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ryan_leaf



Joined: 30 Jun 2008
Posts: 2
Location: Massachusetts, United States
ryan_leaf
I am currently new to programing, while I have dabbled very little in other languages, I am a complete novice in programming. I discovered a good seeming book, called Art of Assembly, and started reading it online. However, then I looked on Amazon at the print-edition of the book, and many of the reviewers said it was too proprietary in it's teachings. It teaches a language called "High-Level Assembly" which is the brain-child of the author.

So, I am wondering what resource would teach most of what the Art of Assembly teaches, without teaching the proprietary language of High Level Assembly? I want to learn proper techniques; the correct programming knowledge to even to hardware level programming (i.e. embedded devices; programming EPROMS; hardware drivers (i.e. video card, sound card, NIC card); and I also want to learn enough about programming, that it will be a relatively simple transition to a higher level language such as C.

If it is necessary, I will clarify my postings.

Thank You,
Ryan Leaf

Art of Assembly: http://maven.smith.edu/~thiebaut/ArtOfAssembly/artofasm.html
Post 30 Jun 2008, 01:31
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ManOfSteel



Joined: 02 Feb 2005
Posts: 1154
ManOfSteel
C and ASM are VERY different and you may never even need inline ASM in C (maybe only in low-level hardware programming) so why bother learning ASM in the first place if you already want to switch to C?

Anyway, the first things you should get are the Intel manuals and more precisely "Software Developer's Manual Volume 1: Basic Architecture", "Software Developer's Manual Volume 2A: Instruction Set Reference, A-M" and "Software Developer's Manual Volume 2B: Instruction Set Reference, N-Z". Keep those nearby.
http://developer.intel.com/products/processor/manuals/index.htm

Basic ASM:
http://drpaulcarter.com/pcasm/index.php
http://burks.bton.ac.uk/burks/language/asm/asmtut/asm1.htm

How to use FASM:
http://flatassembler.net/docs.php

And don't miss Iczelion's Win32ASM tutorials:
http://win32assembly.online.fr/tutorials.html
Post 30 Jun 2008, 08:36
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ryan_leaf



Joined: 30 Jun 2008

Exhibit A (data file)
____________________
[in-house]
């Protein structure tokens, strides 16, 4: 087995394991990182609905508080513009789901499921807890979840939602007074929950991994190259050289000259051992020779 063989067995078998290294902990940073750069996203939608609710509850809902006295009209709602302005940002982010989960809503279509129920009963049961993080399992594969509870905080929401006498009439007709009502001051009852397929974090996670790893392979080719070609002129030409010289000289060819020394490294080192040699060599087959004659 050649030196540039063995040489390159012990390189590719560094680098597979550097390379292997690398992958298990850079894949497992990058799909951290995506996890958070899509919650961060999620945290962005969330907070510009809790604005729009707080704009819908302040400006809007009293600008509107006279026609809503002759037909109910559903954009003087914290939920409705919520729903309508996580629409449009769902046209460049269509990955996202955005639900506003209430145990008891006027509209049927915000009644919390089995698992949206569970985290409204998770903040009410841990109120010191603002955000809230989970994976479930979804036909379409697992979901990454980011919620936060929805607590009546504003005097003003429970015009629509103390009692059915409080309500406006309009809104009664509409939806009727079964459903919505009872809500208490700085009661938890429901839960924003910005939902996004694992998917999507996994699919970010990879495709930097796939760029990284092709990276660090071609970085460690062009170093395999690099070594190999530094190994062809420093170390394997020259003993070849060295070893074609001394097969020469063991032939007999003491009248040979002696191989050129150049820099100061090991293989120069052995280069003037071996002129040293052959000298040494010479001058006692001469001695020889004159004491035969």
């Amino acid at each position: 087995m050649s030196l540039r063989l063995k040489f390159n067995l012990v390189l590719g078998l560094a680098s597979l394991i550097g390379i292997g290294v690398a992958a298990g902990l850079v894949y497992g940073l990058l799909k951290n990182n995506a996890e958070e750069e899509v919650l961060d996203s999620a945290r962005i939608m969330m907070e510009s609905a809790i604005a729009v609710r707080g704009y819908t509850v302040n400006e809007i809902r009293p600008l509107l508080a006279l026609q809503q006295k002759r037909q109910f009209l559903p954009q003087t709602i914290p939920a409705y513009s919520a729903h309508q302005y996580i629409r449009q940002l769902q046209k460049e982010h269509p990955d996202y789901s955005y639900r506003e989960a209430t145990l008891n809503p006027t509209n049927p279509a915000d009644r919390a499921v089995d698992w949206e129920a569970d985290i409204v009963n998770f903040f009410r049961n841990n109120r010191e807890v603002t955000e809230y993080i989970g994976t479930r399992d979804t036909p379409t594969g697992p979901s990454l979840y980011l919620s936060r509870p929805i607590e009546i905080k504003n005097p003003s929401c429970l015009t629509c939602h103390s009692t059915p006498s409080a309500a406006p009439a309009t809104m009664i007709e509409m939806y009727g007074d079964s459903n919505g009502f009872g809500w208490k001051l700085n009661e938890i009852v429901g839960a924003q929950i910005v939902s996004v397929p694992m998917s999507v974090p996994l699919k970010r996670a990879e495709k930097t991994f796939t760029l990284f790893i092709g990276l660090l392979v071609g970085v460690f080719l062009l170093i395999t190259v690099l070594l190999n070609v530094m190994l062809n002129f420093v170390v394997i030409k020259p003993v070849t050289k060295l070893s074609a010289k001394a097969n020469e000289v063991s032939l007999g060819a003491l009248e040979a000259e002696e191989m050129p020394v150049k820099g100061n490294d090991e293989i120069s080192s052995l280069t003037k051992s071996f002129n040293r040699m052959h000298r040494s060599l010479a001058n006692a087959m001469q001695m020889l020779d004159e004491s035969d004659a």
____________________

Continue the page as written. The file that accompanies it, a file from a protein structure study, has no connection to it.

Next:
Posts: 2
Location: Massachusetts, United States
ryan_leaf
Why would I want to learn ASM if I am already planning on going to C? Simple. I want to do Macintosh coding, therefore I cannot use Assembly. But, I also want to write drivers or program EPROMS using Windows or Linux, which I cannot do easily in C. Also, at some point I want to contribute to operating system developement, be it kernel-level or desktop-level; I need to have the skills and knowledge of Assembly to be effective.

I also cannnot code multi-core applications with any ease using C, due to the apparant lack of libraries for multi-core developement.

Would I pick up bad habits learning the author of the Art of Assembly's language (the one he uses in his book), and then later pick up regular x86 assembly language.
Post 30 Jun 2008, 12:55
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bitRAKE



Joined: 21 Jul 2003
Posts: 2915
Location: [RSP+8*5]
bitRAKE
The initial reason Randy Hyde developed High Level Assembler (HLA) was to provide familiar syntax to high-level language programmers (C, C++) while introducing the concepts of x86. x86 has been around a long time and several syntax variations exist: Intel, AT&T, HLA, etc. Most assemblers use Intel syntax, but knowing x86 would make transferring to another syntax fairly easy.

Personally, I don't like HLA. Yet, in this instance it seems a proper fit.

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Post 30 Jun 2008, 14:14
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ManOfSteel



Joined: 02 Feb 2005
Posts: 1154
ManOfSteel